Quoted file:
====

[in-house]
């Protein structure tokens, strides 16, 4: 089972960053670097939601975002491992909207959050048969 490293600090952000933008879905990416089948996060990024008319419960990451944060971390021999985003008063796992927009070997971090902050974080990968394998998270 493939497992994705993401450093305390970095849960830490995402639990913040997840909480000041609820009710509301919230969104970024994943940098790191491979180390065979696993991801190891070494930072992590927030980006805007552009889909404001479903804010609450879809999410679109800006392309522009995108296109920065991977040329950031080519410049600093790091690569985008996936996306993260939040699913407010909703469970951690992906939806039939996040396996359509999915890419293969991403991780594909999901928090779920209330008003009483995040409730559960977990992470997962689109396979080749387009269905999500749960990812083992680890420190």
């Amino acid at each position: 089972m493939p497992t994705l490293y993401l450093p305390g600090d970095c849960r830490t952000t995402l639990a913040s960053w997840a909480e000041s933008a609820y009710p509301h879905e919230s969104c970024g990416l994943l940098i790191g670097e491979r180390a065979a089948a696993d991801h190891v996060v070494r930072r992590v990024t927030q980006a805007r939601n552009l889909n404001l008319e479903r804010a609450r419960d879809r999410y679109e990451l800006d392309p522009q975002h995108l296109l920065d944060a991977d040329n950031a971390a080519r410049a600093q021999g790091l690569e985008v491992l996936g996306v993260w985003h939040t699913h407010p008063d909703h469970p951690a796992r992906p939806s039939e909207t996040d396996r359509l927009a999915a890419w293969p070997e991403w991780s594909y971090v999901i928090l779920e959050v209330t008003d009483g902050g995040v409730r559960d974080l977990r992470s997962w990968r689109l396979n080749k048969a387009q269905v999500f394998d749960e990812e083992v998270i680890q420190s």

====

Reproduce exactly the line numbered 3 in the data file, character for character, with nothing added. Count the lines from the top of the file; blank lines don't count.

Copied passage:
């Amino acid at each position: 089972m493939p497992t994705l490293y993401l450093p305390g600090d970095c849960r830490t952000t995402l639990a913040s960053w997840a909480e000041s933008a609820y009710p509301h879905e919230s969104c970024g990416l994943l940098i790191g670097e491979r180390a065979a089948a696993d991801h190891v996060v070494r930072r992590v990024t927030q980006a805007r939601n552009l889909n404001l008319e479903r804010a609450r419960d879809r999410y679109e990451l800006d392309p522009q975002h995108l296109l920065d944060a991977d040329n950031a971390a080519r410049a600093q021999g790091l690569e985008v491992l996936g996306v993260w985003h939040t699913h407010p008063d909703h469970p951690a796992r992906p939806s039939e909207t996040d396996r359509l927009a999915a890419w293969p070997e991403w991780s594909y971090v999901i928090l779920e959050v209330t008003d009483g902050g995040v409730r559960d974080l977990r992470s997962w990968r689109l396979n080749k048969a387009q269905v999500f394998d749960e990812e083992v998270i680890q420190s």